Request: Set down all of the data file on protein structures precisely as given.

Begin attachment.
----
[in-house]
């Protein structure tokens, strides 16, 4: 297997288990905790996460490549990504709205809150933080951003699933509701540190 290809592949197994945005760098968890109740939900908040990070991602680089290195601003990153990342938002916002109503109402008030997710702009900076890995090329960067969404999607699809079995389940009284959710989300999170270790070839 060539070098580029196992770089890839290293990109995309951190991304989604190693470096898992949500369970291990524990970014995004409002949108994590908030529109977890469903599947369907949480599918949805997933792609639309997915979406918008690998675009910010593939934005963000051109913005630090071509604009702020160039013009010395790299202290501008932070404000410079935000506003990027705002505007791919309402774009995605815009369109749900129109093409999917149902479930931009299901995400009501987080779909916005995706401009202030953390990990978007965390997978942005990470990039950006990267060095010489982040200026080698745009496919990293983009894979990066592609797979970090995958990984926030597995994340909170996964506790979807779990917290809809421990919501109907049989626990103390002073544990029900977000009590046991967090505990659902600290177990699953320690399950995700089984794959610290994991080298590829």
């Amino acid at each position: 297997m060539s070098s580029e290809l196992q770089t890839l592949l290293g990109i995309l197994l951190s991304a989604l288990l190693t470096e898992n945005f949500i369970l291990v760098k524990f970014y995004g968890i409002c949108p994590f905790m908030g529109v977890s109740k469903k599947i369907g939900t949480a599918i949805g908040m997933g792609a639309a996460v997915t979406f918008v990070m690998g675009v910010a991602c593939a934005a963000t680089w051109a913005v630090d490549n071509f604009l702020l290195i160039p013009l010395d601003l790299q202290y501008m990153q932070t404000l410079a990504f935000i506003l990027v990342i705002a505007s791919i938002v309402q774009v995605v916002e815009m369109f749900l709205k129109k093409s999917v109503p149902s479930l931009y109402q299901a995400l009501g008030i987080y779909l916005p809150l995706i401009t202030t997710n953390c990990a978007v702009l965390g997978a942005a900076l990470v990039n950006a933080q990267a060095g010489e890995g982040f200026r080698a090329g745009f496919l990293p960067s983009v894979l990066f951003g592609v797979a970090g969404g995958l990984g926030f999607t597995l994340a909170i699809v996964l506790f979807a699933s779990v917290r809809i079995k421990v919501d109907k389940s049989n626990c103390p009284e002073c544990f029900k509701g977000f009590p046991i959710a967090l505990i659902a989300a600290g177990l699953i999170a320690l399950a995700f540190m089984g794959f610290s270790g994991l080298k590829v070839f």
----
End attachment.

[in-house]
């Protein structure tokens, strides 16, 4: 297997288990905790996460490549990504709205809150933080951003699933509701540190 290809592949197994945005760098968890109740939900908040990070991602680089290195601003990153990342938002916002109503109402008030997710702009900076890995090329960067969404999607699809079995389940009284959710989300999170270790070839 060539070098580029196992770089890839290293990109995309951190991304989604190693470096898992949500369970291990524990970014995004409002949108994590908030529109977890469903599947369907949480599918949805997933792609639309997915979406918008690998675009910010593939934005963000051109913005630090071509604009702020160039013009010395790299202290501008932070404000410079935000506003990027705002505007791919309402774009995605815009369109749900129109093409999917149902479930931009299901995400009501987080779909916005995706401009202030953390990990978007965390997978942005990470990039950006990267060095010489982040200026080698745009496919990293983009894979990066592609797979970090995958990984926030597995994340909170996964506790979807779990917290809809421990919501109907049989626990103390002073544990029900977000009590046991967090505990659902600290177990699953320690399950995700089984794959610290994991080298590829």
């Amino acid at each position: 297997m060539s070098s580029e290809l196992q770089t890839l592949l290293g990109i995309l197994l951190s991304a989604l288990l190693t470096e898992n945005f949500i369970l291990v760098k524990f970014y995004g968890i409002c949108p994590f905790m908030g529109v977890s109740k469903k599947i369907g939900t949480a599918i949805g908040m997933g792609a639309a996460v997915t979406f918008v990070m690998g675009v910010a991602c593939a934005a963000t680089w051109a913005v630090d490549n071509f604009l702020l290195i160039p013009l010395d601003l790299q202290y501008m990153q932070t404000l410079a990504f935000i506003l990027v990342i705002a505007s791919i938002v309402q774009v995605v916002e815009m369109f749900l709205k129109k093409s999917v109503p149902s479930l931009y109402q299901a995400l009501g008030i987080y779909l916005p809150l995706i401009t202030t997710n953390c990990a978007v702009l965390g997978a942005a900076l990470v990039n950006a933080q990267a060095g010489e890995g982040f200026r080698a090329g745009f496919l990293p960067s983009v894979l990066f951003g592609v797979a970090g969404g995958l990984g926030f999607t597995l994340a909170i699809v996964l506790f979807a699933s779990v917290r809809i079995k421990v919501d109907k389940s049989n626990c103390p009284e002073c544990f029900k509701g977000f009590p046991i959710a967090l505990i659902a989300a600290g177990l699953i999170a320690l399950a995700f540190m089984g794959f610290s270790g994991l080298k590829v070839f």